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Editor’s Note: In this third part of the special series on the new free trade zones being set up across China, we look at the three projects coming up in Chongqing, Sichuan and Xi’an. The FTZs enjoy preferential policies, more favorable taxes, easier customs clearance, and simpler business procedures. Each FTZ has a focus on certain industry segments, into which it will deploy capital and top talent. The special package below informs you how the three new FTZs will transform the economic, cultural and social fabric of the areas they serve. As the latest addition to China’s Free Trade Zones project, Chongqing plans to become a pivot in the country’s go-west campaign－the national effort to develop the vast western regions, home to energy and mineral resources crucial to its future growth.
The central government announced the launch of the China (Chongqing) Pilot Free Trade Zone on April 1. The third batch of FTZs includes Chongqing municipality, Henan, Hubei, Liaoning, Shaanxi, Sichuan and Zhejiang provinces.
The total number of FTZs has reached 11 after the first FTZ (Shanghai) opened for business in 2013.
Chongqing FTZ, spanning about 120 square kilometers, comprises three parts－Liangjiang New Area, Xiyong area and Guoyuan Port area.
According to the FTZ blueprint, Chongqing will build itself into a pilot zone of inland free trade featuring a convenient investment and trade environment, efficient supervision, complete finance services as well as a sound legal environment for business.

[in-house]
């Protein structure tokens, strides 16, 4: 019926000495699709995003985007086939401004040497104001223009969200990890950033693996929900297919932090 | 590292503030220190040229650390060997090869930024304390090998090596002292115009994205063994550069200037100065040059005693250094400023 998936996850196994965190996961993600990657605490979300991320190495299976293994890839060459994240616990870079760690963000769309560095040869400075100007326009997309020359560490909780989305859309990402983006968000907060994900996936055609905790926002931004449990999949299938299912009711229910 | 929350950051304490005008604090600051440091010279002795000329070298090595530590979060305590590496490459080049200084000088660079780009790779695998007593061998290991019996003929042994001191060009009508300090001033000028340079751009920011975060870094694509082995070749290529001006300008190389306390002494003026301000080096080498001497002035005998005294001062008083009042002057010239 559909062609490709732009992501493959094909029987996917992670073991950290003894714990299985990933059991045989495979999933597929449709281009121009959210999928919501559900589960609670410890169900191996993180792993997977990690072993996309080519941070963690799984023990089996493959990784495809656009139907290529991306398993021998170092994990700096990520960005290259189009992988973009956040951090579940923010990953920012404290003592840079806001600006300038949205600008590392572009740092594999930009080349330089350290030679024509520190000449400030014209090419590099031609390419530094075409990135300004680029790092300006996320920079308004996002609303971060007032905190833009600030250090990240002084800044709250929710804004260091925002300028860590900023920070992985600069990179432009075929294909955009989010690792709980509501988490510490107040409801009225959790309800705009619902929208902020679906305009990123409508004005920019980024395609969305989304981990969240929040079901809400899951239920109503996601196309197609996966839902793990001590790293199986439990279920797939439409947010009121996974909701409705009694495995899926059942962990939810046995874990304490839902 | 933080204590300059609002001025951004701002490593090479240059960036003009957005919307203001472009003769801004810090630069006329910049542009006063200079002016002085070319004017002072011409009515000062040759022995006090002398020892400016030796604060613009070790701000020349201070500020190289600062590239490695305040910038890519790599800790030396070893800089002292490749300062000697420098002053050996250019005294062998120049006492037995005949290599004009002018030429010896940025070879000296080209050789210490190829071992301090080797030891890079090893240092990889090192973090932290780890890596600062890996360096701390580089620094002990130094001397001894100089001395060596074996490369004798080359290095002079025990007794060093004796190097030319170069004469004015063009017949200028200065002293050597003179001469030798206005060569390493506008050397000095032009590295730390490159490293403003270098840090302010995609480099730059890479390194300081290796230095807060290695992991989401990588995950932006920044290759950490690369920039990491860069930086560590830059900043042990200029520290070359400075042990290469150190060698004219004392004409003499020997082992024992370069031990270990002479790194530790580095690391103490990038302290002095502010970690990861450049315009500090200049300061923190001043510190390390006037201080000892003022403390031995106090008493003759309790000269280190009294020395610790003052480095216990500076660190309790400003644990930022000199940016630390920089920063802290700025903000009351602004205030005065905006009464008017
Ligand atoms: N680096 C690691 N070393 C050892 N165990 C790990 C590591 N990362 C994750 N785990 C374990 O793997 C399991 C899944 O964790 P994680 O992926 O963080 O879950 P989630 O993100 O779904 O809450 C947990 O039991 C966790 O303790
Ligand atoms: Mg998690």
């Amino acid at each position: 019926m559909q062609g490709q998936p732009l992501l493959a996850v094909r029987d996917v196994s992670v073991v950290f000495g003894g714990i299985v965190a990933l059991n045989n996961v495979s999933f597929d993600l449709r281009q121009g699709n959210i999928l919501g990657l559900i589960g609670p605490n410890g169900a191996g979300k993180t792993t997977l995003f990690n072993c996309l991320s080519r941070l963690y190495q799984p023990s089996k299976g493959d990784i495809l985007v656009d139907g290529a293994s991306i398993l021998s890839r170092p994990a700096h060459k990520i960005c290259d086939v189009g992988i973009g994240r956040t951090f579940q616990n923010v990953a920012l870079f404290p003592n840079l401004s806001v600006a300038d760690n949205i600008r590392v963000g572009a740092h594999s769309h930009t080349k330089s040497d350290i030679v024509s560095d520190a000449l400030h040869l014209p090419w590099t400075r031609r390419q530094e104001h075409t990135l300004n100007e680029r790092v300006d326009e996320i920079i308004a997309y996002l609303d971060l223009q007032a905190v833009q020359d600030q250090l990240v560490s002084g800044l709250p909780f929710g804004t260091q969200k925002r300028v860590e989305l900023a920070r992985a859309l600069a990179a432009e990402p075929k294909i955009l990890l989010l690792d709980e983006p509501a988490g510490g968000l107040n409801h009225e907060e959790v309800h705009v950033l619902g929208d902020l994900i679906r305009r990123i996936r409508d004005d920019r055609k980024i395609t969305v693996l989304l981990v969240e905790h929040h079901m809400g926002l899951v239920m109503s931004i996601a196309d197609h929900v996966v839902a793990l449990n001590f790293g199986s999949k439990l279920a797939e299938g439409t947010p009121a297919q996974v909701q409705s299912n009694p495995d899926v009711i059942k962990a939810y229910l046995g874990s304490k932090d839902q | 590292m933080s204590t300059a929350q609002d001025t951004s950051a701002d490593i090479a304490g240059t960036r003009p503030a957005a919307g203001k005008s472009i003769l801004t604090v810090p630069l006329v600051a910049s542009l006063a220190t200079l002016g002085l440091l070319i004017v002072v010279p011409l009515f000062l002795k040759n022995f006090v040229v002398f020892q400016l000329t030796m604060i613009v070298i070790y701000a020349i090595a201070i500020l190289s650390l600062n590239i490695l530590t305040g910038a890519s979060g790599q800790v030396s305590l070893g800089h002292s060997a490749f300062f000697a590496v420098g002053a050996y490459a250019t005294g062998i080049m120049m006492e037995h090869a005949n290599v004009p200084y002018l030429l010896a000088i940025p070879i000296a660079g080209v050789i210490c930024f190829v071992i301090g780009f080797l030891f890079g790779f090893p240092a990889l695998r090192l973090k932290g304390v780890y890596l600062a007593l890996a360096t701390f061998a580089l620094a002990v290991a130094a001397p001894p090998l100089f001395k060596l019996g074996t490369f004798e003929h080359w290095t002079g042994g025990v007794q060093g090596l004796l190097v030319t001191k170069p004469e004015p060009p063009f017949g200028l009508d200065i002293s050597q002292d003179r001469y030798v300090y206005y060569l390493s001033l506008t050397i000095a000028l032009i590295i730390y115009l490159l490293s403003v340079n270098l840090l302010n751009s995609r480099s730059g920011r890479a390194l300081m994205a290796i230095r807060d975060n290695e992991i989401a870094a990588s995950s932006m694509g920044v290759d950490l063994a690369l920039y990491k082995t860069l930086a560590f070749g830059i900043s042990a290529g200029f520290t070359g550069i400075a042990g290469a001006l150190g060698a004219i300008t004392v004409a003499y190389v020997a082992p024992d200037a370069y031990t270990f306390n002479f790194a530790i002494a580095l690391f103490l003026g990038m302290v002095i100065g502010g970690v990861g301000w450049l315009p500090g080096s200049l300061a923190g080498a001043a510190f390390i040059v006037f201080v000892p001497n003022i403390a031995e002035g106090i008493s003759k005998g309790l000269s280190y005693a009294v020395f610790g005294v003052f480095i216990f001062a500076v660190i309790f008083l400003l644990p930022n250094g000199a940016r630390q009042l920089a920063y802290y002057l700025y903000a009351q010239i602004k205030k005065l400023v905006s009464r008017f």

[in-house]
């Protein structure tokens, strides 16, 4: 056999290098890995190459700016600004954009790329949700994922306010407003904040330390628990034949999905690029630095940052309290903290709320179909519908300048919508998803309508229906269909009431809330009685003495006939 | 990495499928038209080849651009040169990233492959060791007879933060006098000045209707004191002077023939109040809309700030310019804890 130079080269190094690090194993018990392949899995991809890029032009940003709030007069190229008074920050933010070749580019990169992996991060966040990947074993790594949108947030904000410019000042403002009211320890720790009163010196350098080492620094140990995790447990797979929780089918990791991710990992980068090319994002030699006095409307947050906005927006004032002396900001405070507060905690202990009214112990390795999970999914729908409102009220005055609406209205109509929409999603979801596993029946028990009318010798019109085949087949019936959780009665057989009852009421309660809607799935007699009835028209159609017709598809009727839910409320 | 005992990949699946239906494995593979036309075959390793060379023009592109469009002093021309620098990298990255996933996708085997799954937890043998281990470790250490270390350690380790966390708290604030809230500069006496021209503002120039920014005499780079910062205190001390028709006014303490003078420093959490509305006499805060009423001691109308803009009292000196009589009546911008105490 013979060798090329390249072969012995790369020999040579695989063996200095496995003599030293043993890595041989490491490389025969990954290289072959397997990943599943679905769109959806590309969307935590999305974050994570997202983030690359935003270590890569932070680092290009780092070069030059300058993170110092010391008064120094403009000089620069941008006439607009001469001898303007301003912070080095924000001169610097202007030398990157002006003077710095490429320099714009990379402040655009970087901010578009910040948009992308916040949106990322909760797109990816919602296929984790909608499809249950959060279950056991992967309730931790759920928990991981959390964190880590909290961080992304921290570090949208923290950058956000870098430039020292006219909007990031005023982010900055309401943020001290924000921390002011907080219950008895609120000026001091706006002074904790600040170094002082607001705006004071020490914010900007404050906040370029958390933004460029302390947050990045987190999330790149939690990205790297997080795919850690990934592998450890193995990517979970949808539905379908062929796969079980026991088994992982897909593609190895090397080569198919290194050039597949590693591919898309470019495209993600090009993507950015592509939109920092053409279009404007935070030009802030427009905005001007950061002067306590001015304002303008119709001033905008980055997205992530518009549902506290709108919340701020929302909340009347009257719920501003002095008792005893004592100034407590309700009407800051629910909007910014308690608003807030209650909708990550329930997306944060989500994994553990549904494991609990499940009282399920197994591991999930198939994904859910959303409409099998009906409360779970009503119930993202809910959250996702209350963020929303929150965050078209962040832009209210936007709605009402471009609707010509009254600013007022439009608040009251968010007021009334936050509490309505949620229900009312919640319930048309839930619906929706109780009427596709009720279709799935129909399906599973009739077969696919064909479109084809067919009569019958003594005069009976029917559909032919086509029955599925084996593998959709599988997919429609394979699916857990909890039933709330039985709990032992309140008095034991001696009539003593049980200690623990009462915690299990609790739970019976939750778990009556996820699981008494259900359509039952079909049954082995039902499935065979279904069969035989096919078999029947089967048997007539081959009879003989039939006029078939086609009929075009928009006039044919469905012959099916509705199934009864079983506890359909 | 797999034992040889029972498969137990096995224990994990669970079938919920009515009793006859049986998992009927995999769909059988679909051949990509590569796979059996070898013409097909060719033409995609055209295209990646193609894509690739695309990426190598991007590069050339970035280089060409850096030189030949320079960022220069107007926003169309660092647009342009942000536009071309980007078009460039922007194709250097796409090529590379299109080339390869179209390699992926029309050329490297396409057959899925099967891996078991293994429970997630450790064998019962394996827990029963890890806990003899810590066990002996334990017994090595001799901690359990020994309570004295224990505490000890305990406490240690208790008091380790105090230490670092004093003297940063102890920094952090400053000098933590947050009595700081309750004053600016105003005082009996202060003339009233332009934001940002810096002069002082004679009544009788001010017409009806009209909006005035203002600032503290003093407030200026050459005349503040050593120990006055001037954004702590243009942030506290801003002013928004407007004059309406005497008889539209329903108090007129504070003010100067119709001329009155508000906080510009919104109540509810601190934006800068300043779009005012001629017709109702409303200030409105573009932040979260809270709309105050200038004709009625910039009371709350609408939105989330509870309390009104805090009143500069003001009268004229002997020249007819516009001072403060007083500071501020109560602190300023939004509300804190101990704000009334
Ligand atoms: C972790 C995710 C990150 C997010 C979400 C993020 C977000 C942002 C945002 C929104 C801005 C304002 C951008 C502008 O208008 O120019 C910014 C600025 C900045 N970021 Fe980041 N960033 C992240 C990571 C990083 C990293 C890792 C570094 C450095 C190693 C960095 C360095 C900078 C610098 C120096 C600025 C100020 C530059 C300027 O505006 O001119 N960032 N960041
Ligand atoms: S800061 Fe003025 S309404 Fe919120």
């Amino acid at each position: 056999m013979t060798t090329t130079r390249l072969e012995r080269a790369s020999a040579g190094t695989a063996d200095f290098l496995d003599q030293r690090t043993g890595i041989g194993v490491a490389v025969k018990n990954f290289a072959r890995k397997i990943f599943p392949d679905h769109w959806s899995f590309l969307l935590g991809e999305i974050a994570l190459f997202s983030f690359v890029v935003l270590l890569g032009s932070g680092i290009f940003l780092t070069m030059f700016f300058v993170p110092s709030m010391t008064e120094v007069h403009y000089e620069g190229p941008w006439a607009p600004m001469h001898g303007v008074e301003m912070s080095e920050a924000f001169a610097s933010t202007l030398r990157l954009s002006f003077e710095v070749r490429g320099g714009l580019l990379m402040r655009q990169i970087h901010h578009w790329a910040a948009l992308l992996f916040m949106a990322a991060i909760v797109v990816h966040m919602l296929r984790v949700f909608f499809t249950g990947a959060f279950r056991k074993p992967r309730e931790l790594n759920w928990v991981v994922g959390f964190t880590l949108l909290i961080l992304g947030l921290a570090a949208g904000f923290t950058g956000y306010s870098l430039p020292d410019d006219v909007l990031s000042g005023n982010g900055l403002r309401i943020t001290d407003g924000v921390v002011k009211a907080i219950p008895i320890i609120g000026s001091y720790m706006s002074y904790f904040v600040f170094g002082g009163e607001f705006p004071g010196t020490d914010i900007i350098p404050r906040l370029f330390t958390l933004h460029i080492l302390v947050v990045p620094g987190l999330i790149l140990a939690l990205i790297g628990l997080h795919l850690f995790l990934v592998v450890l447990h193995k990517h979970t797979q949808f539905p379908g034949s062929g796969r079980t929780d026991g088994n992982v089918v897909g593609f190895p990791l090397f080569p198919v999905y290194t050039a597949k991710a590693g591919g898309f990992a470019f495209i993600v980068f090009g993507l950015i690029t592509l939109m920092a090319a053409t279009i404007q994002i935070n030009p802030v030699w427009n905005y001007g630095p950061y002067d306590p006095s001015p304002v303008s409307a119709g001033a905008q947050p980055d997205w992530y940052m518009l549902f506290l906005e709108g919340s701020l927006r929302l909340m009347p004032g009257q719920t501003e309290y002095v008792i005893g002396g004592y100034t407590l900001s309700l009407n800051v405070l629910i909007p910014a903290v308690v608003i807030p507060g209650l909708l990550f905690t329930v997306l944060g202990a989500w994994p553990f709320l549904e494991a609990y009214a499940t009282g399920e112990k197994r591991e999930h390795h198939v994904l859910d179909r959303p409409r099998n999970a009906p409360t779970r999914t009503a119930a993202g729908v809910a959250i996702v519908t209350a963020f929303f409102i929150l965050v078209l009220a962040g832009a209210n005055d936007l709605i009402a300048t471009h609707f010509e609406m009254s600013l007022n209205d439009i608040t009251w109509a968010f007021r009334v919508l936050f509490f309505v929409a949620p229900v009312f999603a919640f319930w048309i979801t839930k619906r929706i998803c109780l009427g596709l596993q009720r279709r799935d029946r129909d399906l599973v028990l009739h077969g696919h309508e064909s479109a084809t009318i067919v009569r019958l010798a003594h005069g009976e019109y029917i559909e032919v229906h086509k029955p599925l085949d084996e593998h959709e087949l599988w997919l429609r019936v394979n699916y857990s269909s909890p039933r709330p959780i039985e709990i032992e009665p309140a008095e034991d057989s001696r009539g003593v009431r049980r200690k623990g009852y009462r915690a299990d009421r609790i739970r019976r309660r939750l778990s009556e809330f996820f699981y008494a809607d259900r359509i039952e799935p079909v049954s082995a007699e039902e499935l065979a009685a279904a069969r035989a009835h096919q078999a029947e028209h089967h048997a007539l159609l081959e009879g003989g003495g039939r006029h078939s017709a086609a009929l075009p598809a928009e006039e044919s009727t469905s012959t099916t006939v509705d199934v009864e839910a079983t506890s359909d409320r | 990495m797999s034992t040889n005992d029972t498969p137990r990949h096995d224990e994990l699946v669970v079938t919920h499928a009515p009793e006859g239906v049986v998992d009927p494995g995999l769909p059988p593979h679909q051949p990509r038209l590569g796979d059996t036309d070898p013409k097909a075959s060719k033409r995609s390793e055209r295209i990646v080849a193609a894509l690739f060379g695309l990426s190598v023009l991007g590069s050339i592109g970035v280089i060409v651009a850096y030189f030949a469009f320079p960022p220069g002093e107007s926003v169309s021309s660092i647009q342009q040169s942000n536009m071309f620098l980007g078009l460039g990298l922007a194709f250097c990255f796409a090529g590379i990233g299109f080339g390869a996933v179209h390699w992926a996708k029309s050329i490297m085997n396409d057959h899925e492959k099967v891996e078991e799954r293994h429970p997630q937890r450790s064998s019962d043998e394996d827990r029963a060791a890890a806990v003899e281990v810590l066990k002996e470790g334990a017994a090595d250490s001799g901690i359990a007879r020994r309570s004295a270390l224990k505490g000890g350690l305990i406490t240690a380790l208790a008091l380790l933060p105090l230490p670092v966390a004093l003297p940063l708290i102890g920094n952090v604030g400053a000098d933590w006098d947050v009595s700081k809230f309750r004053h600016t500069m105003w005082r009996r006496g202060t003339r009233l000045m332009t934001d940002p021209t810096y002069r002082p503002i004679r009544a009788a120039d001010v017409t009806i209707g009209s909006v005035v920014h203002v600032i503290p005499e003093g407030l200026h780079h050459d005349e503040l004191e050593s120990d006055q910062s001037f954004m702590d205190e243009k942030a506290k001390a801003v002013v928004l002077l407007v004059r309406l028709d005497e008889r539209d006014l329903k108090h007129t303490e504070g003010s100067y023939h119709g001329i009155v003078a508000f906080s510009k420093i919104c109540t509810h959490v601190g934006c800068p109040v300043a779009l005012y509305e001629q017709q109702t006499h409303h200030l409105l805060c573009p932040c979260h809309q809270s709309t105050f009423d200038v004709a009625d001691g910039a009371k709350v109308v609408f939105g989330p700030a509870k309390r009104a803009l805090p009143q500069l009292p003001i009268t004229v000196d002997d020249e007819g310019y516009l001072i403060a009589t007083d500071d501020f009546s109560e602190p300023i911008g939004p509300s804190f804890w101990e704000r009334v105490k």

In addition to practices and policies common to all the FTZs, “Chongqing will speed up the construction of a comprehensive international logistics system based on the current Chongqing-Xinjiang-Europe intercontinental railway,” said Vice-Mayor Liu Guiping at the press conference of the launch of the Chongqing FTZ.
“We are going to explore strategies and policies to support the Belt and Road Initiative and find out how to make land trade rules.”
In three years, Chongqing FTZ will become the center of international logistics, inland services trade and inland finance, Liu said.
As the only municipality in western China, the traditional industrial hub, located at the intersection of the Belt and Road Initiative’s trade route and the Yangtze River Economic Zone, has witnessed fast and steady economic growth in recent years and led the country’s GDP growth rate table for two consecutive years in 2014 and 2015.